The Rockies Today, Oct. 10

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Top news links, courtesy of Mountain West News.

Interior secretary approves 1,000-turbine wind farm in Wyoming
On Tuesday, Interior Secretary Ken Salazar announced his approval of a 1,000-turbine wind farm on Bureau of Land Management lands in Wyoming, with work on the Chokecherry and Sierra Madre Wind Energy Project set to begin early next year.
Casper Star-Tribune (AP); Oct. 10

Alberta city wants to export trash expertise to China
The waste-management system in place in Edmonton will eventually divert 90 percent of the waste from the Alberta city's landfill, and Mayor Stephen Mandel is working with a Chinese company to build a similar system for Beijing’s ETOWN industrial suburb.
Edmonton Journal; Oct. 10

Idaho's changing attitude on wind power linked to electricity rate structure
In four years, Idaho approved 30 wind farm projects, but the welcome mat for the renewable energy is no longer out, and underlying the change in attitude about wind-generated power is the rate the Idaho Public Utilities Commission says utilities must pay for power from independent companies.
StateImpact.npr.org; Oct. 10

Wind-energy giant cuts 75 jobs at its blade factory in Colorado
Vestas announced another round of job cuts in Colorado on Tuesday, with 75 positions ended at its Brighton factory that makes blades for wind turbines.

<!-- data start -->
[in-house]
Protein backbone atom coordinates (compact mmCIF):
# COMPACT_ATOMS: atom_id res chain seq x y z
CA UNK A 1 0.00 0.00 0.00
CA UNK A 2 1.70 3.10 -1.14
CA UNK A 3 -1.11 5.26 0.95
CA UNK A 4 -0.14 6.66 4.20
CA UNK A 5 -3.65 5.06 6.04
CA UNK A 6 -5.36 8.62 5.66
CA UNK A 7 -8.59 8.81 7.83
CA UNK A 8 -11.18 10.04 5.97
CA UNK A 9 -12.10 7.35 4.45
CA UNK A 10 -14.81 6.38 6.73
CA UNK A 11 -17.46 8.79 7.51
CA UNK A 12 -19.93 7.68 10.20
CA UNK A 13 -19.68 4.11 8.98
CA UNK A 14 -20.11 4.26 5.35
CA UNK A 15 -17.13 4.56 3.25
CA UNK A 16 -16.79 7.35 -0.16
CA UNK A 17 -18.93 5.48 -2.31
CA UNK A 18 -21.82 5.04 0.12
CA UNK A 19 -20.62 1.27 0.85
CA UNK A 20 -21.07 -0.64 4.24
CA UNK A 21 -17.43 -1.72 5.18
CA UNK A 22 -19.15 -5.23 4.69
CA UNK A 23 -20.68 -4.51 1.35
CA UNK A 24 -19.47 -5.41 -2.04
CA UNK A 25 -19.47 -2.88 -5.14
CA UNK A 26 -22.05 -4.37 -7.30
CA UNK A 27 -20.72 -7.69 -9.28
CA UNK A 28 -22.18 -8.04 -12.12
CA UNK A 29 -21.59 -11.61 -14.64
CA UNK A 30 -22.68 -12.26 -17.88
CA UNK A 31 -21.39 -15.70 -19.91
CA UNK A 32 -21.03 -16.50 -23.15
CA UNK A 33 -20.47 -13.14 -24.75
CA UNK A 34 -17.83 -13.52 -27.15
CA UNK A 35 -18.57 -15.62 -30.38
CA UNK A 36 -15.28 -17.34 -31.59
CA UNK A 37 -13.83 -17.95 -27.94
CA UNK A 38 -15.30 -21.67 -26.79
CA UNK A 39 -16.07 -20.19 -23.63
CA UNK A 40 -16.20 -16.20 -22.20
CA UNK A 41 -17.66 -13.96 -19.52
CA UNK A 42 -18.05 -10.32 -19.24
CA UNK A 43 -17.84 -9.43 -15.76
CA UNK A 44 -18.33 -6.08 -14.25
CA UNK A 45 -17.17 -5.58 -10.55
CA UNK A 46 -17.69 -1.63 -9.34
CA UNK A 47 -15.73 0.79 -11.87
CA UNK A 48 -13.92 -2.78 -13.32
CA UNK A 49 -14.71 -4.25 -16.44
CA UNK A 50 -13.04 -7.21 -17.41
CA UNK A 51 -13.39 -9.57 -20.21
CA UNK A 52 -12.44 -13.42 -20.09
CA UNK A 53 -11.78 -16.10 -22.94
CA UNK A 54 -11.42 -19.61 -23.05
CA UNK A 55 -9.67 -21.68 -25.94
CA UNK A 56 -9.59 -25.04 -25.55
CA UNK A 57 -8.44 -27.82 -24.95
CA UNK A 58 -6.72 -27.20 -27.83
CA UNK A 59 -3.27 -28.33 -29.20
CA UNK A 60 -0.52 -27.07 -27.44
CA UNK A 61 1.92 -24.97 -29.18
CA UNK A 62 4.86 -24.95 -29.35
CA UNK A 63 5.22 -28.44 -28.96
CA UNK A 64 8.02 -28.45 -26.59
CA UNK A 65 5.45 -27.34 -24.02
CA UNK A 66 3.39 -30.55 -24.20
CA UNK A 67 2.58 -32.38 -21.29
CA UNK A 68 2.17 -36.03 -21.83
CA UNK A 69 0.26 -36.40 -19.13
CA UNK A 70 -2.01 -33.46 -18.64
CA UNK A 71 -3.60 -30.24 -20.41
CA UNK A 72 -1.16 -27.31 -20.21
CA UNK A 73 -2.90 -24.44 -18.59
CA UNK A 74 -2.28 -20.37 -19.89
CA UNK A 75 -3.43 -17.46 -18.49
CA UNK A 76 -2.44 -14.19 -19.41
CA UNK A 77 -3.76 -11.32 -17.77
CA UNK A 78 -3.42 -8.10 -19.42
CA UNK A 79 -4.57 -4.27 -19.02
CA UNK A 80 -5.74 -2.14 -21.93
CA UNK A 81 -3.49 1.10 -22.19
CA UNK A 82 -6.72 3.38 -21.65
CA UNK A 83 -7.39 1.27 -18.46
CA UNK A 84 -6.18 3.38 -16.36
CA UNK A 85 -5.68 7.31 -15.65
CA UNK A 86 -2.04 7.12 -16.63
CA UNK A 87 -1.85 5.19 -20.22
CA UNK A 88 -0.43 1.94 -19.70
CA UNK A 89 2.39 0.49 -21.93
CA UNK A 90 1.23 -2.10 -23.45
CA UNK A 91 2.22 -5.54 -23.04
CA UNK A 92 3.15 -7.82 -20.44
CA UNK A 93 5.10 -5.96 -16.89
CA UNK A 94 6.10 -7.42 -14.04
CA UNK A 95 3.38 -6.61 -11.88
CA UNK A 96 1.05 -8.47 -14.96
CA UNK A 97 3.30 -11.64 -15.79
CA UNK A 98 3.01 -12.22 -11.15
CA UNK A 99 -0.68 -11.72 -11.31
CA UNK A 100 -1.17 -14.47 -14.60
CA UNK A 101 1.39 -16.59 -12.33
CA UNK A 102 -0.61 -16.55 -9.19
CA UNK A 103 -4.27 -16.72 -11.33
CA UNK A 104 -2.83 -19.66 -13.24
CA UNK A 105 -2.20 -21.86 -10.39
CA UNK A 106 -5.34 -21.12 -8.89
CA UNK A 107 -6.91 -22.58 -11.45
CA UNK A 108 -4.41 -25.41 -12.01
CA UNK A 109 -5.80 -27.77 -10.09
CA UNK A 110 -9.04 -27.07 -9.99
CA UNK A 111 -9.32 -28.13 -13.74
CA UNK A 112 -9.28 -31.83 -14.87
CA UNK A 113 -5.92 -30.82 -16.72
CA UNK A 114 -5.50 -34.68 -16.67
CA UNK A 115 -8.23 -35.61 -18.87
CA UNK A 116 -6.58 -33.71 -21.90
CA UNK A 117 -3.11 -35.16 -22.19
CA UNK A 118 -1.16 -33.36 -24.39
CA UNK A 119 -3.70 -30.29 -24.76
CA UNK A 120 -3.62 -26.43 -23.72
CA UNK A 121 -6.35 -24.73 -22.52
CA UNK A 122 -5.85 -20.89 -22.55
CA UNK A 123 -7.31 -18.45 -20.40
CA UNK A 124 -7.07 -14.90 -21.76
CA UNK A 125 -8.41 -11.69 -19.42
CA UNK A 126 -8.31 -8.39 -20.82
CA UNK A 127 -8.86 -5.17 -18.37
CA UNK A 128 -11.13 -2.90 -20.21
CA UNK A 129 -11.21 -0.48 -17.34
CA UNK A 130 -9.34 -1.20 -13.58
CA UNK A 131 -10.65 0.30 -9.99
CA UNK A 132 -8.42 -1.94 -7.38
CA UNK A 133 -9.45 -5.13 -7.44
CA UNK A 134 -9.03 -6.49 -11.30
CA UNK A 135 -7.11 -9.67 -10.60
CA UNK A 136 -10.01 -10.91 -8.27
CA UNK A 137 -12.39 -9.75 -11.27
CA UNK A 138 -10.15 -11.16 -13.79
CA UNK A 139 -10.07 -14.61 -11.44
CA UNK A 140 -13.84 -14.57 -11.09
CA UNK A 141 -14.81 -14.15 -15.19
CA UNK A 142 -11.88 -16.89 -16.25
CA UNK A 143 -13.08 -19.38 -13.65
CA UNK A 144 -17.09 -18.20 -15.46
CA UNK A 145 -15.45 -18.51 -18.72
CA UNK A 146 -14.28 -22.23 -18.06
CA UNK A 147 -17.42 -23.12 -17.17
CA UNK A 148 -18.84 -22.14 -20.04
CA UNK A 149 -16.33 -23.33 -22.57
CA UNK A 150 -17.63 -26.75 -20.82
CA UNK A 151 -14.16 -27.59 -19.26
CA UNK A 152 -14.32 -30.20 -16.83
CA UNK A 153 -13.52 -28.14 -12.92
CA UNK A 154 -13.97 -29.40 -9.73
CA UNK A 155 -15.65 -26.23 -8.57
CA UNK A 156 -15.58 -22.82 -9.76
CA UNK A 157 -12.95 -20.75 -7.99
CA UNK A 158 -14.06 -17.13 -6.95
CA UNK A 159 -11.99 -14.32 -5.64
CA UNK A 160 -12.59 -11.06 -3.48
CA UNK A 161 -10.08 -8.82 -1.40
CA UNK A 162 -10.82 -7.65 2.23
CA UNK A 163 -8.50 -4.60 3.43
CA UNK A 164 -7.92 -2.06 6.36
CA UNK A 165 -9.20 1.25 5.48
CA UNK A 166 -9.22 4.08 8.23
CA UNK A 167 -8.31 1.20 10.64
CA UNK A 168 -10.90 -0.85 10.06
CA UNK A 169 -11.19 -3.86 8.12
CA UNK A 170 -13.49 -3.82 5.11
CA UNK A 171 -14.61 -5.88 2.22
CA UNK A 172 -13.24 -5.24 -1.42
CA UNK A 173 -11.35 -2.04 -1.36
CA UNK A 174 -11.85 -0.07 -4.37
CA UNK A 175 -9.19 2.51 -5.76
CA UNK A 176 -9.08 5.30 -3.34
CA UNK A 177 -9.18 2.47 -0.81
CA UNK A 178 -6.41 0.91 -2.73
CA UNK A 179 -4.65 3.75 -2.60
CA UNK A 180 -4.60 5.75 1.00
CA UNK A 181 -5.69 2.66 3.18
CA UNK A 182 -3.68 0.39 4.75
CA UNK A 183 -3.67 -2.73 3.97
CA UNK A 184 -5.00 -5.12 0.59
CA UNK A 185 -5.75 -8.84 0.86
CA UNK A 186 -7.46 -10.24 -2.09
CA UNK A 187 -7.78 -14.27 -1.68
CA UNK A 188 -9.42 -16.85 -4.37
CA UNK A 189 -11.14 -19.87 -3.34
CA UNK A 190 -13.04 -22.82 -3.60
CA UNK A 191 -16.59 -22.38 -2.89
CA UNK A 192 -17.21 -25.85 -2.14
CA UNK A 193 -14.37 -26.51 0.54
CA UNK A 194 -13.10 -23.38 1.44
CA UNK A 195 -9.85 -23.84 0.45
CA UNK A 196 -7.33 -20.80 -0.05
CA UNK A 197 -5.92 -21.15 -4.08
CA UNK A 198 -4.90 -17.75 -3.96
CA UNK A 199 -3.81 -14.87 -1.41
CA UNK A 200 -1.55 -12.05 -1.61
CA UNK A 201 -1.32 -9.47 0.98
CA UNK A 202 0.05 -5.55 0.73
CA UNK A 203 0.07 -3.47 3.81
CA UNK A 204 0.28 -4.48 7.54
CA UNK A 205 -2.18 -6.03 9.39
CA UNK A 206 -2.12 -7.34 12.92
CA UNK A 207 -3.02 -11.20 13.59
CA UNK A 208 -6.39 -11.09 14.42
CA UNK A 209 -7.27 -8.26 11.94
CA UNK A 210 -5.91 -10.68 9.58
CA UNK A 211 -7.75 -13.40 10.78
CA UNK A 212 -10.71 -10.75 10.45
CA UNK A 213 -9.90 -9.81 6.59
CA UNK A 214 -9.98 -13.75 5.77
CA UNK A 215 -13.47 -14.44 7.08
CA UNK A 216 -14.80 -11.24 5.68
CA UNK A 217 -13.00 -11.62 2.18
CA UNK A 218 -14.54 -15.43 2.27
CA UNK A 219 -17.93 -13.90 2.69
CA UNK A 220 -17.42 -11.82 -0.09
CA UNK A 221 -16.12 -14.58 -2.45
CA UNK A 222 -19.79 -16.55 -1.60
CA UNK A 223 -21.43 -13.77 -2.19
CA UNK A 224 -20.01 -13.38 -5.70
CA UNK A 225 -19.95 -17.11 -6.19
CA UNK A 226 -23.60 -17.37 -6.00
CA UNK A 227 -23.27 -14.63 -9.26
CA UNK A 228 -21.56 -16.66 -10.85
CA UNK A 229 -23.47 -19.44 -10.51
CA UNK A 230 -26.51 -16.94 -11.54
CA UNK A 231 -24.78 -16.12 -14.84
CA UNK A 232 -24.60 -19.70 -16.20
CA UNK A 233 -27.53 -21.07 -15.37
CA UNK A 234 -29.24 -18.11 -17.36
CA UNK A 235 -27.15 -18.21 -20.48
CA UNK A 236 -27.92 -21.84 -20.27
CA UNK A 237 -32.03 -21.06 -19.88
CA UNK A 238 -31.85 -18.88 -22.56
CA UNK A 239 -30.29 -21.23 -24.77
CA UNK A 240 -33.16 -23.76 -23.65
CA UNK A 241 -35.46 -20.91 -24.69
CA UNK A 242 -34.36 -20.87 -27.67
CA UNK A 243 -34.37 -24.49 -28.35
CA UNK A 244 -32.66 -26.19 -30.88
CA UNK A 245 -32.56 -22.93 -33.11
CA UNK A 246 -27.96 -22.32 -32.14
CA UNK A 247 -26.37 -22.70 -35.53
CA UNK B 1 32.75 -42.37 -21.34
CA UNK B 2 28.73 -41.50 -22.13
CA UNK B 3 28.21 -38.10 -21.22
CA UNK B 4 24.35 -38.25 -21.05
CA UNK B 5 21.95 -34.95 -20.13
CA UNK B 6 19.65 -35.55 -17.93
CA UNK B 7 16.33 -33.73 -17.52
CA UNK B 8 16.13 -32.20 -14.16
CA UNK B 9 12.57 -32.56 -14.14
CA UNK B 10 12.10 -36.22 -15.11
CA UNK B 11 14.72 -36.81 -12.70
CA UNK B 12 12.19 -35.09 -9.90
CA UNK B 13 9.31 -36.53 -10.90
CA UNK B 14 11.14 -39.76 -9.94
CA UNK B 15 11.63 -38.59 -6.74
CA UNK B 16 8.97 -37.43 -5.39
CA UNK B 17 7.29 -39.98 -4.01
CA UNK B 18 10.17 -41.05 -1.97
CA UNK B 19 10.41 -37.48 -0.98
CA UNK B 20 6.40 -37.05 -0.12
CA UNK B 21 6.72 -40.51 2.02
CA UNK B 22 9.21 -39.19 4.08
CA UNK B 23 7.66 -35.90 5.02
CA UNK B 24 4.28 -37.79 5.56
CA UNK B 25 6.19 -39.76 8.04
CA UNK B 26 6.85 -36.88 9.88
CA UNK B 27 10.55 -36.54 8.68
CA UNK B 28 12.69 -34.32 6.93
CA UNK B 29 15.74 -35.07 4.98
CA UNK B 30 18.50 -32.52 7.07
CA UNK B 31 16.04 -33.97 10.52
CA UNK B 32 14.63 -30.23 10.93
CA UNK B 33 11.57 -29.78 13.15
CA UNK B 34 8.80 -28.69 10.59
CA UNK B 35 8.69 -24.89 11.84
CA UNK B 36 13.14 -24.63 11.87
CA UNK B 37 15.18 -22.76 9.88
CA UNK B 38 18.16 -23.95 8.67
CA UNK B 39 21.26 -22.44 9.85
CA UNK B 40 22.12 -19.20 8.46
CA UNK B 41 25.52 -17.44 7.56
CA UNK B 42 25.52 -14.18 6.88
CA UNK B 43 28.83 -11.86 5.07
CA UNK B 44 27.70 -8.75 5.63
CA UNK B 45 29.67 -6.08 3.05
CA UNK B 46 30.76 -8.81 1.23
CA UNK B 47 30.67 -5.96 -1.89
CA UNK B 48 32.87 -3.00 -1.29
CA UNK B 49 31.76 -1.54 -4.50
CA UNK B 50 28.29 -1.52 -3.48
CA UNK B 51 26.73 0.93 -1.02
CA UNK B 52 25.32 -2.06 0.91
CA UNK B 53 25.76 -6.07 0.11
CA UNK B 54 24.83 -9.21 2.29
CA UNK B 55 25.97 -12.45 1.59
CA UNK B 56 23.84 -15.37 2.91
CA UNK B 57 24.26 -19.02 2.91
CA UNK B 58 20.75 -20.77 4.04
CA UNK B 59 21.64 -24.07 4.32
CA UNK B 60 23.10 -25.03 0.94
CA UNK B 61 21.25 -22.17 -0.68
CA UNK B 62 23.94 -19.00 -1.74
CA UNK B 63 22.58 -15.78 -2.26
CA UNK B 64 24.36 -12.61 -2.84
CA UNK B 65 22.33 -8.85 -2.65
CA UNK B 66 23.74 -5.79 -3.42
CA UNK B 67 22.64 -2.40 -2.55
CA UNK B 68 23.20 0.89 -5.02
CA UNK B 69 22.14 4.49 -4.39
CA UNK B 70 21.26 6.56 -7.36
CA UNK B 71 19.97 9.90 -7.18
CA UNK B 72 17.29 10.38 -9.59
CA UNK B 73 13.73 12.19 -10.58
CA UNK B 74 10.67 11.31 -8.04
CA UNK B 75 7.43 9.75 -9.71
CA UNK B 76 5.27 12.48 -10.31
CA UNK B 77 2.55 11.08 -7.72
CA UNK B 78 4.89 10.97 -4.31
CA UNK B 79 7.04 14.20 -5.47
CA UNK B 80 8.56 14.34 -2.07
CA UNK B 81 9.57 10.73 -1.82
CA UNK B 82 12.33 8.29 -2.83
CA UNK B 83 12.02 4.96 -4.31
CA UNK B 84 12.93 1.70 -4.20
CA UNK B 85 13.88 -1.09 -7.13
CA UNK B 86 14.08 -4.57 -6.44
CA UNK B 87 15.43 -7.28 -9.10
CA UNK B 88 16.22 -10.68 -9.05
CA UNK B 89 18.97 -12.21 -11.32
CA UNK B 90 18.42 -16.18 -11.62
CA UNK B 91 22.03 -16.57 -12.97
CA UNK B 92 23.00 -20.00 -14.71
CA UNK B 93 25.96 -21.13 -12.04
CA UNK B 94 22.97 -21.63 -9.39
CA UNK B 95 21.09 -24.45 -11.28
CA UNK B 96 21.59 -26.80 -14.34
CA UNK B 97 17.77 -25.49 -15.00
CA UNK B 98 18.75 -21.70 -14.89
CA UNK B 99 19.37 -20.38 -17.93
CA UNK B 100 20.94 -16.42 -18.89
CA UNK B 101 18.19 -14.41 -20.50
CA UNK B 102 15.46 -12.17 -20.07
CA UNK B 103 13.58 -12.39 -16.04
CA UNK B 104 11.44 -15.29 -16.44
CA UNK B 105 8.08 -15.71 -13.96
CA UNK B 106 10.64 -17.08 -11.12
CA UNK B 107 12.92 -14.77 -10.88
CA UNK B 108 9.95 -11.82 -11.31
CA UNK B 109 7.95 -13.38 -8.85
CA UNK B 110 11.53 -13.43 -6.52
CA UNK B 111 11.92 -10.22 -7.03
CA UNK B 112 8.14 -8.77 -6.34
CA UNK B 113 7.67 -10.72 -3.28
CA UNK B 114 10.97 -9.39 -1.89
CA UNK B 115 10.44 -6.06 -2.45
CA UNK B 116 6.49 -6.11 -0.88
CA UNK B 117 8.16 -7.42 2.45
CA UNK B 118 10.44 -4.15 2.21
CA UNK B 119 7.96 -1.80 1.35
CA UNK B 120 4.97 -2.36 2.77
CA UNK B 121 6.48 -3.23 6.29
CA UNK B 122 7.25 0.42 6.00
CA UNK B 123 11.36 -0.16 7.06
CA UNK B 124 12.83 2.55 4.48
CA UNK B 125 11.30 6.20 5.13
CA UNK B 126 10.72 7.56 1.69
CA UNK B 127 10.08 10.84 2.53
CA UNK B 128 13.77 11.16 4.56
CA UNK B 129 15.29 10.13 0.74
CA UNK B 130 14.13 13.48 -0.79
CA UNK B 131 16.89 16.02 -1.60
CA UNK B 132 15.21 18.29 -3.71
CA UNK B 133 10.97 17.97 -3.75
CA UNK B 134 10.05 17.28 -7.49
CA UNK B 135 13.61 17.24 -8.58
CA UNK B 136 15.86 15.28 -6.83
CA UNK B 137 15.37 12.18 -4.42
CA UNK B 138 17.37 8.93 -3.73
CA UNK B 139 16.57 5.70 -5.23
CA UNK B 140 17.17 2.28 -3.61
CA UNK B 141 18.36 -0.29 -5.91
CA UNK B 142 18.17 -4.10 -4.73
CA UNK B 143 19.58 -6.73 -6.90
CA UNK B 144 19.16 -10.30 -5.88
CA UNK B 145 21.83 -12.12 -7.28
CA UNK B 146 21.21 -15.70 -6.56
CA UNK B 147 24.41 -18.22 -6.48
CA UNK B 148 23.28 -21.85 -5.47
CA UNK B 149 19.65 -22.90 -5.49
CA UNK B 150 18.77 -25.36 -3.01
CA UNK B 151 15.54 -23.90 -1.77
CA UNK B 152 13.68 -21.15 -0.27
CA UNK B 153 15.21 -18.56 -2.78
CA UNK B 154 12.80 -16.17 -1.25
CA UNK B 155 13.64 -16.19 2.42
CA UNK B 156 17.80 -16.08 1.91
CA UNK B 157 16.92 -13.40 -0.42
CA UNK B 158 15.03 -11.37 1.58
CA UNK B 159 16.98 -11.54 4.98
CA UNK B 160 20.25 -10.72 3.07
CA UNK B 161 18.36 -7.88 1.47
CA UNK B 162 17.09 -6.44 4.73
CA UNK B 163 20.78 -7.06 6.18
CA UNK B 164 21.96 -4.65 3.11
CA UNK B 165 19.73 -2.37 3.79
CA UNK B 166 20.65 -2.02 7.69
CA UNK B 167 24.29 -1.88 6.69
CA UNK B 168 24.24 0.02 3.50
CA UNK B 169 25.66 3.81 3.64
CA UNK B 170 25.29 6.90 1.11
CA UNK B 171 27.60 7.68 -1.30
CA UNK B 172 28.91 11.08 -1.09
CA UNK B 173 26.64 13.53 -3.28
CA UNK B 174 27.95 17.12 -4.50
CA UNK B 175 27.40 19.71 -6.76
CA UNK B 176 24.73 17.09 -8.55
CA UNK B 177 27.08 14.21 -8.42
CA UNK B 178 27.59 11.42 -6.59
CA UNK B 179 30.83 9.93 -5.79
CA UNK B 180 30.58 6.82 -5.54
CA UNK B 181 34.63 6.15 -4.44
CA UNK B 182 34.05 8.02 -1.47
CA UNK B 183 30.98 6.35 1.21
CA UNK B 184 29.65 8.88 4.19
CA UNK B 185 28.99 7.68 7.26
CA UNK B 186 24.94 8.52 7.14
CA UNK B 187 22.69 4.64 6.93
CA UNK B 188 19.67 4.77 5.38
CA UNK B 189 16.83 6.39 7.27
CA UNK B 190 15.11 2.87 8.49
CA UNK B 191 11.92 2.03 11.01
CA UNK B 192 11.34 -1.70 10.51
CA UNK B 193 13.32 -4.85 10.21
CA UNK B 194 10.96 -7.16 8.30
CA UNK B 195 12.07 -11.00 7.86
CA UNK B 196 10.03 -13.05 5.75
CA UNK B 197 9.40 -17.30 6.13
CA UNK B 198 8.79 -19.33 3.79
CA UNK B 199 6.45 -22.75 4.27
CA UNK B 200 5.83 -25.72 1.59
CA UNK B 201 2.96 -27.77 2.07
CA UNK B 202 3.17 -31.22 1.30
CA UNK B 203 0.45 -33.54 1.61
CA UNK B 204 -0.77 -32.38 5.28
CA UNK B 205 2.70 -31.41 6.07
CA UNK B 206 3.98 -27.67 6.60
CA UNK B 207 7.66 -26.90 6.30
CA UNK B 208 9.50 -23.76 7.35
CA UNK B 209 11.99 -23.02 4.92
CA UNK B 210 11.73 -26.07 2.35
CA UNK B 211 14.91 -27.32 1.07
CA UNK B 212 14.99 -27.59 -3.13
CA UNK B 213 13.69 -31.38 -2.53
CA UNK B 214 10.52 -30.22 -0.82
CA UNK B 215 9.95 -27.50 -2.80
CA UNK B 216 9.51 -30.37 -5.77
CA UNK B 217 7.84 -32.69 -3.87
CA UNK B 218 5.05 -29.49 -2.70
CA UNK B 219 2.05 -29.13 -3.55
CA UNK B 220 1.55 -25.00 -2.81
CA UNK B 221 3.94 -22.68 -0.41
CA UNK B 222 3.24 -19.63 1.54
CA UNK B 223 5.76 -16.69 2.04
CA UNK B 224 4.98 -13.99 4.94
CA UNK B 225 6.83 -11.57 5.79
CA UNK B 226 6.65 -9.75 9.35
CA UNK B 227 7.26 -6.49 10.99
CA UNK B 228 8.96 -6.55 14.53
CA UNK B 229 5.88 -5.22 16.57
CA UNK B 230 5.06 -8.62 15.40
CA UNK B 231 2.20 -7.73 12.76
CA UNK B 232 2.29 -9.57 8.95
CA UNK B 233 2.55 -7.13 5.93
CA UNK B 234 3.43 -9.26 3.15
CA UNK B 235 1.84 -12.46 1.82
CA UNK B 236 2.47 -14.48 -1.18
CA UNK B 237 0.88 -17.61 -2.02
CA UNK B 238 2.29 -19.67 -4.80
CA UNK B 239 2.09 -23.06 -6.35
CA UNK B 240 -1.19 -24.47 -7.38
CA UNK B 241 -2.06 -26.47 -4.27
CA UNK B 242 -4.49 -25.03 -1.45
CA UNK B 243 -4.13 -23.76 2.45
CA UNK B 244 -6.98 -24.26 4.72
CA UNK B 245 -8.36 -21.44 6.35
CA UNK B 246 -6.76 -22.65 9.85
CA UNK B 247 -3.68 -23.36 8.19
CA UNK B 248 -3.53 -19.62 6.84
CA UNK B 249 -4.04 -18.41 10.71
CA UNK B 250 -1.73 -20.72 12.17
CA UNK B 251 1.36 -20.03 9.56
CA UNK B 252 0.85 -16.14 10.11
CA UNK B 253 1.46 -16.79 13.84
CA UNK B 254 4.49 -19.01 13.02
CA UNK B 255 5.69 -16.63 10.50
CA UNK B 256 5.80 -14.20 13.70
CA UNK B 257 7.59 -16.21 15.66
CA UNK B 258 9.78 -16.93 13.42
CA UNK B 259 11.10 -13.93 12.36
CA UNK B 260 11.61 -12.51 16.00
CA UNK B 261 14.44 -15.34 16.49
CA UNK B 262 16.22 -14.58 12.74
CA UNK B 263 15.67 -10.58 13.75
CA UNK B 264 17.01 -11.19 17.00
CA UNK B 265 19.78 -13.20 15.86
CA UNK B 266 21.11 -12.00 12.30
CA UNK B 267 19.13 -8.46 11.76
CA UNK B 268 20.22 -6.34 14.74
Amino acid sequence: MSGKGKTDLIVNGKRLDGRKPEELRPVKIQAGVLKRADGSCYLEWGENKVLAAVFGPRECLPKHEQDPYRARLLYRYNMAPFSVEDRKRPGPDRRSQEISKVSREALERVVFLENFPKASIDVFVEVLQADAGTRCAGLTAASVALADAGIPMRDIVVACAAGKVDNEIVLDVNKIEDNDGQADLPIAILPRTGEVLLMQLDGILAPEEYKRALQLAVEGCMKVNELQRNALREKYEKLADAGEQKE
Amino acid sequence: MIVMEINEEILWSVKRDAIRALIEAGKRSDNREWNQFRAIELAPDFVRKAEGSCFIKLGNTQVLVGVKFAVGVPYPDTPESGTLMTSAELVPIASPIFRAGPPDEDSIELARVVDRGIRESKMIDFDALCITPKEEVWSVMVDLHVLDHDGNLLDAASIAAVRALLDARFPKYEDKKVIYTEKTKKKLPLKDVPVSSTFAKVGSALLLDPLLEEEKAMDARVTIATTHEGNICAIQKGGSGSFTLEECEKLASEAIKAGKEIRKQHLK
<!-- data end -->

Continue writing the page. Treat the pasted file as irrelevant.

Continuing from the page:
Denver Post; Oct. 10

Appeals challenge Colorado ski area expansion
The U.S. Forest Service has received two appeals of its approval of Breckenridge Ski Resort's Peak 6 expansion in Colorado.
Summit Daily News; Oct. 10

Montana subdivision just one deal away from breaking ground
It's been a long road for Greg and Donna Hamilton in their seven-year quest to clean up a former gravel pit on the shores of a natural glacial pothole lake in Montana's Missoula County and create a 30-lot subdivision, but they're just one agreement away from starting the first phase of the development.
Missoulian; Oct. 10

Consultant: Idaho has run out of time to create health insurance exchange
A consultant hired to work with the 13-member task force appointed by Gov. C.L. "Butch" Otter to study options for a health insurance exchange required by the Affordable Care Act said the time has come and gone for Idaho to create a state-run exchange and must work with the federal government's exchange.
Idaho Statesman; Oct. 10

Mountain West News is a project of the Center for the Rocky Mountain West at The University of Montana. It provides a daily snapshot of news and opinion in the Rocky Mountain region of North America, giving the changing mountain West a tool to understand itself and a platform for the exchange of ideas.

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